Lawmakers Propose Bill To Prevent Rapists From Claiming Child Custody

Written by Kumar Ramanathan

On Thursday, a bipartisan group of lawmakers led by Rep. Debbie Wasserman Schultz (D-FL) held a press conference to explain their recently-introduced legislation designed to help rape survivors maintain full custody rights over their children. The lawmakers were joined by Shauna Prewitt, a rape survivor and victims’ rights advocate who was forced to endure the type of custody battle with her rapist that the bill seeks to prevent.

The Rape Survivor Child Custody Act would provide funding incentives to states that have laws allowing mothers of children conceived through rape to “seek court-ordered termination of the parental rights of her rapist.” These states would receive federal grant funding for programs authorized under the federal Violence Against Women Act (VAWA).

Currently, 31 states have no custodial rights protections for mothers of children conceived in rape. Of the 19 states that do have some protections, only six reach the standard advocated by the proposed bill. At the press conference, Prewitt explained that victims in this situation can often face a dynamic where their rapist threatens to pursue custodial rights over the child unless they drop their criminal charges.

Prewitt was speaking from personal experience. She made headlines last year when she wrote an open letter to Todd Akin — who became infamous during the 2012 election cycle for claiming that women cannot be impregnated from a “legitimate rape” — about becoming pregnant after being raped. As she pursued charges against her rapist months later, he suddenly filed for custody rights over her daughter, sending her into a long and expensive court battle.

An attorney, Prewitt wrote a paper for the Georgetown Law Journal on the issue, citing estimates that 32,000 rape-related pregnancies occur each year, where nearly a third of the women decide to raise their children. Bill co-sponsor Rep. Gwen Moore (D-WI) cited the same statistics, saying, “I think many people believe that people run off and have abortions and they can’t stand their children, but many of these women choose to raise their children. And the last thing that a woman who chooses to raise this child needs is the emotional and physical intervention in their parental rights.”

The proposed legislation provides incentives in the form of $5 million per year of grant funding for the next four years which will be used to bolster state funds for the STOP Violence Against Women Formula Grant. That grant supports law enforcement and prosecution strategies to combat violence against women, as well as the Sexual Assault Services Program, which provides direct intervention funding for victims of sexual assault.

The bill also encourages states to pass laws allowing survivors to petition for the termination of their rapists’ custodial rights as long as they can show that they had been raped under a “clear and convincing evidence” standard. Only six states currently have such laws, whereas thirteen others require criminal convictions for the rapist. That requires a stronger standard of evidence and can place survivors in long legal battles that may prove traumatizing.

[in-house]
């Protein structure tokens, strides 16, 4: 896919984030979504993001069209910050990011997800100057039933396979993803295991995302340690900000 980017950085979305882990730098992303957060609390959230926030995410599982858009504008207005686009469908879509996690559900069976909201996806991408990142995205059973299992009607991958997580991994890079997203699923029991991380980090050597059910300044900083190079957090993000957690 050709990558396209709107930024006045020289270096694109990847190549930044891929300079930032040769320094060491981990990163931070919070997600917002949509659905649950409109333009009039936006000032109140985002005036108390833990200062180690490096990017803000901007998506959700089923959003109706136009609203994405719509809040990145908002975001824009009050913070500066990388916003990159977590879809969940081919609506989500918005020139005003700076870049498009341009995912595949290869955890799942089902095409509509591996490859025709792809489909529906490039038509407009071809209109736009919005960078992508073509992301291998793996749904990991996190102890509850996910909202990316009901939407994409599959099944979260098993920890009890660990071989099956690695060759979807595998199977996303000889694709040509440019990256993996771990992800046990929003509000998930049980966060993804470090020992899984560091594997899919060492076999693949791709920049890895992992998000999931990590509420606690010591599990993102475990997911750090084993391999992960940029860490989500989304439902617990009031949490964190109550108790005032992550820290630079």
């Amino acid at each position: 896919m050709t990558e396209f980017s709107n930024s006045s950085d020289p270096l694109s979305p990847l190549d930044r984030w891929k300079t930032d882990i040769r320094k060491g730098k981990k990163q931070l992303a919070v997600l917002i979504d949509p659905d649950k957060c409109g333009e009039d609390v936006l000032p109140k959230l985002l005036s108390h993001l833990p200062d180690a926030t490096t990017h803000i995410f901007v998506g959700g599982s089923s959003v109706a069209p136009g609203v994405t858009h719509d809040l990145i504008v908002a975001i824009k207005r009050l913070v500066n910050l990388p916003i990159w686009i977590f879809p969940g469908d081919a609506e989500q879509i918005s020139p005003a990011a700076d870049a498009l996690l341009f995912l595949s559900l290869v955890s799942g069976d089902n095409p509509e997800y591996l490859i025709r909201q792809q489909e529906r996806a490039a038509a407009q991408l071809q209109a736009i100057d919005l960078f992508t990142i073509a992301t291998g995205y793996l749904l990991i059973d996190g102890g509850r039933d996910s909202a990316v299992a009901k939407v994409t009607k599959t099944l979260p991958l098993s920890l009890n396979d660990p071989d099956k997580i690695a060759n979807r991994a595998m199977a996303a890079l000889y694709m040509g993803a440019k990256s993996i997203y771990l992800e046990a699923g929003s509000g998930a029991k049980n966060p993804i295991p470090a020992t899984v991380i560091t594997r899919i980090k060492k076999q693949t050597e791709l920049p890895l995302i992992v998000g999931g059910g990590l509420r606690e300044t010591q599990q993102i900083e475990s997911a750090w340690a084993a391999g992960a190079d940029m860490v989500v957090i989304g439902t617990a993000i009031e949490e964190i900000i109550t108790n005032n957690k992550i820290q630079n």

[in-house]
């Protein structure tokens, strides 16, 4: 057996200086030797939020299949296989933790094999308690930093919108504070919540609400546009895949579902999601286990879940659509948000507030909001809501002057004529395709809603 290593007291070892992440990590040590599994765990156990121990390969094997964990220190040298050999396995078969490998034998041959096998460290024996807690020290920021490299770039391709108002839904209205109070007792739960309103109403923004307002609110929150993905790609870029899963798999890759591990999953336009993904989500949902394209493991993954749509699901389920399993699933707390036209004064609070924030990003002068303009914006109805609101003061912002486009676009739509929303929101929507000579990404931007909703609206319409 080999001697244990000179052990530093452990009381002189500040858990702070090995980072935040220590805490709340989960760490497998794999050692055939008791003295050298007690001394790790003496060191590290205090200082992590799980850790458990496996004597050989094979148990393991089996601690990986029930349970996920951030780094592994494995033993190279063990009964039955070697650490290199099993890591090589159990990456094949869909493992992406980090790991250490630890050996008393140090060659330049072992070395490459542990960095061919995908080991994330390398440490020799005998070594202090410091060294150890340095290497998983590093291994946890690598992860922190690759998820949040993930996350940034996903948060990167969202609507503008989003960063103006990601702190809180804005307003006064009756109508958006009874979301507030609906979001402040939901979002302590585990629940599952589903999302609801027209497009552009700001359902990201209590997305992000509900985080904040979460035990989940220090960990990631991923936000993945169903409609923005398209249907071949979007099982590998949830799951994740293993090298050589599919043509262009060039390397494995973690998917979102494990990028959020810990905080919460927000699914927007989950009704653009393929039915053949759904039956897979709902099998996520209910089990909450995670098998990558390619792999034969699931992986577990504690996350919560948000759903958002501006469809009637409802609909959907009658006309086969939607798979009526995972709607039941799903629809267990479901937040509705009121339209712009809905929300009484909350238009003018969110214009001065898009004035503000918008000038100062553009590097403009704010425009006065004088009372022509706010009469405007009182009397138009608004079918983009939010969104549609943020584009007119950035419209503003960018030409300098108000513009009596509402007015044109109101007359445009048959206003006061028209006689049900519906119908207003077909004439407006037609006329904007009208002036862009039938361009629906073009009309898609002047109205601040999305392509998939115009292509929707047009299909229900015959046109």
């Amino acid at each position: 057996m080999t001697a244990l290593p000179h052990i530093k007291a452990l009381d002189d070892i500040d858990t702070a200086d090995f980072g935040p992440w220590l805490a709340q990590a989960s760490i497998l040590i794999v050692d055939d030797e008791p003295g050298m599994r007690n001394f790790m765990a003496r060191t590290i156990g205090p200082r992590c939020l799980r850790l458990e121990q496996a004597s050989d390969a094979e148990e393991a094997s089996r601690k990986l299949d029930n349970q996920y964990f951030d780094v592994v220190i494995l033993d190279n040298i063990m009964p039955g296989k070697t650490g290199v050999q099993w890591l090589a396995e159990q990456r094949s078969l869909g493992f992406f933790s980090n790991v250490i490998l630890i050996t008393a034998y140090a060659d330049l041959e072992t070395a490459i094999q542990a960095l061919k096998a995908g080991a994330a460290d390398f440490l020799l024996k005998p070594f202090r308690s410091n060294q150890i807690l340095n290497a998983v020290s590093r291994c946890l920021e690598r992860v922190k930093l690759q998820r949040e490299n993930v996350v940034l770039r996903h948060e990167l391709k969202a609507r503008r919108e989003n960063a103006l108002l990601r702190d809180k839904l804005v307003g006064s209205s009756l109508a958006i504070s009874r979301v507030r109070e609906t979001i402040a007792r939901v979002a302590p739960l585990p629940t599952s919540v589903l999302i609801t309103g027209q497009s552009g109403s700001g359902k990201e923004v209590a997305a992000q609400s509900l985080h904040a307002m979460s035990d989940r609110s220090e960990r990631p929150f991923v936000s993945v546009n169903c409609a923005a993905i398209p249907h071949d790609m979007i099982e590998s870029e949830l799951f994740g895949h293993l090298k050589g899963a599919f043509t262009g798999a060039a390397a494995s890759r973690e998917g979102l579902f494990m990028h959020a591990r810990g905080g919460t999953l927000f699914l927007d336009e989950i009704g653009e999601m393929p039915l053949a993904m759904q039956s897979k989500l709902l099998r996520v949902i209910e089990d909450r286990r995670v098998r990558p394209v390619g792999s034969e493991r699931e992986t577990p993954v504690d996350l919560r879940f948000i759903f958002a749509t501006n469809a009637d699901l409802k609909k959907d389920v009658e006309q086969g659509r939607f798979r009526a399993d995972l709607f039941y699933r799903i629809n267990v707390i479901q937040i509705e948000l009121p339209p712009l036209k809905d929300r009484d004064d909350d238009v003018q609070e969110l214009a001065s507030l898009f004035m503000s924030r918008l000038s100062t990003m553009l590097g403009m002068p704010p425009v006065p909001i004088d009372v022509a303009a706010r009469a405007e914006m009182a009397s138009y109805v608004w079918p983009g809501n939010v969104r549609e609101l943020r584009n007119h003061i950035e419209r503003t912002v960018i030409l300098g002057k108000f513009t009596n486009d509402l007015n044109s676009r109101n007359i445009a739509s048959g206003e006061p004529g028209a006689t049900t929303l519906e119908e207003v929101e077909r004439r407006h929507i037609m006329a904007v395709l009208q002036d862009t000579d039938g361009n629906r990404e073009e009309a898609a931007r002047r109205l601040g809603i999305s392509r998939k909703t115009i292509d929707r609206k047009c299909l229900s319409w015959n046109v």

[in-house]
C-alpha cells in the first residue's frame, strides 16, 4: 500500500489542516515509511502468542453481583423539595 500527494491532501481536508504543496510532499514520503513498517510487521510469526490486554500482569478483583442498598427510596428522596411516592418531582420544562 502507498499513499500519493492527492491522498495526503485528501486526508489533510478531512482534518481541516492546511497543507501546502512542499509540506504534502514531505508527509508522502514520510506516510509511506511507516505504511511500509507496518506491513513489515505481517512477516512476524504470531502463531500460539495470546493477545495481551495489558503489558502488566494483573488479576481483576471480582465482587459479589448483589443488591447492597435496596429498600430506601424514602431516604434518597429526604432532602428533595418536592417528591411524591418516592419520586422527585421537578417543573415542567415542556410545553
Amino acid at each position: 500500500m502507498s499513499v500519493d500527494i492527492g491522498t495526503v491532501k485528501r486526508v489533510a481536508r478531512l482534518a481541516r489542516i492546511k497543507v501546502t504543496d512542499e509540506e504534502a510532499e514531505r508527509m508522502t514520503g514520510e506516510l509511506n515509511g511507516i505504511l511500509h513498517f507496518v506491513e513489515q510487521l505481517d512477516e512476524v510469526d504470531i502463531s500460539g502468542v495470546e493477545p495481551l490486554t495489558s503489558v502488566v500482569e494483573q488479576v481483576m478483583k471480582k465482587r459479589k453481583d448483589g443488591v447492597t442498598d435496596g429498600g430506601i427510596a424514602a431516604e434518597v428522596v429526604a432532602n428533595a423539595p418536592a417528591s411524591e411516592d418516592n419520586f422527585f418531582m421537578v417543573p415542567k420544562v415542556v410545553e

Oregon, Missouri and Colorado have introduced or passed custodial rights protection laws for survivors in recent years, but did not include the “clear and convincing” standard promoted by the new legislation. Illinois passed a similar custodial rights bill in June which does use the lower standard. That legislation now awaits Gov. Pat Quinn’s (D) signature.

This post was originally published at ThinkProgress.

Photo from Thinkstock


Jim Ven
Jim Ven7 months ago


Jerome S
Jerome S7 months ago

thanks for sharing.

Jim Ven
Jim Ven1 years ago

thanks for the article.

Jason J.
Jason J.1 years ago

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Kathy Perez
Kathy Johnson4 years ago

what is so sad is that this is just now coming up in 2013, that we claim to be civilized yet a rapist can even attempt to get custody? This world is such a dismal place

Debrah Roemisch
Debrah Roemisch4 years ago

Another scary related issue is that criminals do NOT lose custody when they go to prison even for a violent felony. My daughters ex went to prison for shooting someone but she has to go to court to get full custody (they had joint custody) and to make sure he is only allowed supervised visitation when he gets out. It makes no sense to me that she had to come up with almost 2000.00 to pay an attorney to do this--she is a struggling single mom who obviously has not got any child support for the last 5 years! Sadly our court systems and laws favor violent evil people. In the case of rape--EC should always be offered to female victims who go to the hospital, rape center, or a MD--and should be easily accessed over the counter for females who were victims of someone they know and are afraid of reporting. Emergency contraception works to prevent conception so should not be a problem even for those who don't believe in abortion.

Eternal Gardener
Eternal G4 years ago


Jane Warren
Jane Warren4 years ago

A rapist should not get any custody rights, agreed. But what about having to pay child support? And/or other restitution - punitive damages, pain and suffering. She and the child should not be made to suffer financial hardship.

Cynthia B.
cynthia l4 years ago

wow I had no idea rapists had any parental rights. To laud this over a victim's head as a means to get them to drop the charges is morally reprehensible. Castration is not an answer as rape is seeded in a sick mind and not about sex but hate, power and control.

Malgorzata Zmuda
Malgorzata Zmuda4 years ago

Gwałcicieli do więzienia, a nie do opieki nad dziećmi.